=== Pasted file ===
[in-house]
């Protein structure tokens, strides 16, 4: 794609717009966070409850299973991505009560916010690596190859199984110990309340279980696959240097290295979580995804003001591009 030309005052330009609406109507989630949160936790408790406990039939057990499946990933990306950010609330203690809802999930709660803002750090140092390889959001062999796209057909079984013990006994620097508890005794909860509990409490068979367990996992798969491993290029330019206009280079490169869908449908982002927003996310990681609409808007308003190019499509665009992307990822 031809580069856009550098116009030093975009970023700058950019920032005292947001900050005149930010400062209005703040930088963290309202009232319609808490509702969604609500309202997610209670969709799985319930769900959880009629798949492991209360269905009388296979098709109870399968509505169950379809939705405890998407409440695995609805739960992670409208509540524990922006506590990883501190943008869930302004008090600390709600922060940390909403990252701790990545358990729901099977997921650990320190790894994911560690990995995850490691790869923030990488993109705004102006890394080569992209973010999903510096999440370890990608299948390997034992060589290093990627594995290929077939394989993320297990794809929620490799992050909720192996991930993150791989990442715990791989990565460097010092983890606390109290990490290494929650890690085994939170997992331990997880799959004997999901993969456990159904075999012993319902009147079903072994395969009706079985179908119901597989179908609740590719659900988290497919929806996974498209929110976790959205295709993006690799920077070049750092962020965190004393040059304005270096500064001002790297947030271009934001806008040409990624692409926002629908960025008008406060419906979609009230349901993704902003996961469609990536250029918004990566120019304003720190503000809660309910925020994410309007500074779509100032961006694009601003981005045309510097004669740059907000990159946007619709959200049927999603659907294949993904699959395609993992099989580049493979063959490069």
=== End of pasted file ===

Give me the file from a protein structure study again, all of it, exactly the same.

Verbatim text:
[in-house]
């Protein structure tokens, strides 16, 4: 794609717009966070409850299973991505009560916010690596190859199984110990309340279980696959240097290295979580995804003001591009 030309005052330009609406109507989630949160936790408790406990039939057990499946990933990306950010609330203690809802999930709660803002750090140092390889959001062999796209057909079984013990006994620097508890005794909860509990409490068979367990996992798969491993290029330019206009280079490169869908449908982002927003996310990681609409808007308003190019499509665009992307990822 031809580069856009550098116009030093975009970023700058950019920032005292947001900050005149930010400062209005703040930088963290309202009232319609808490509702969604609500309202997610209670969709799985319930769900959880009629798949492991209360269905009388296979098709109870399968509505169950379809939705405890998407409440695995609805739960992670409208509540524990922006506590990883501190943008869930302004008090600390709600922060940390909403990252701790990545358990729901099977997921650990320190790894994911560690990995995850490691790869923030990488993109705004102006890394080569992209973010999903510096999440370890990608299948390997034992060589290093990627594995290929077939394989993320297990794809929620490799992050909720192996991930993150791989990442715990791989990565460097010092983890606390109290990490290494929650890690085994939170997992331990997880799959004997999901993969456990159904075999012993319902009147079903072994395969009706079985179908119901597989179908609740590719659900988290497919929806996974498209929110976790959205295709993006690799920077070049750092962020965190004393040059304005270096500064001002790297947030271009934001806008040409990624692409926002629908960025008008406060419906979609009230349901993704902003996961469609990536250029918004990566120019304003720190503000809660309910925020994410309007500074779509100032961006694009601003981005045309510097004669740059907000990159946007619709959200049927999603659907294949993904699959395609993992099989580049493979063959490069």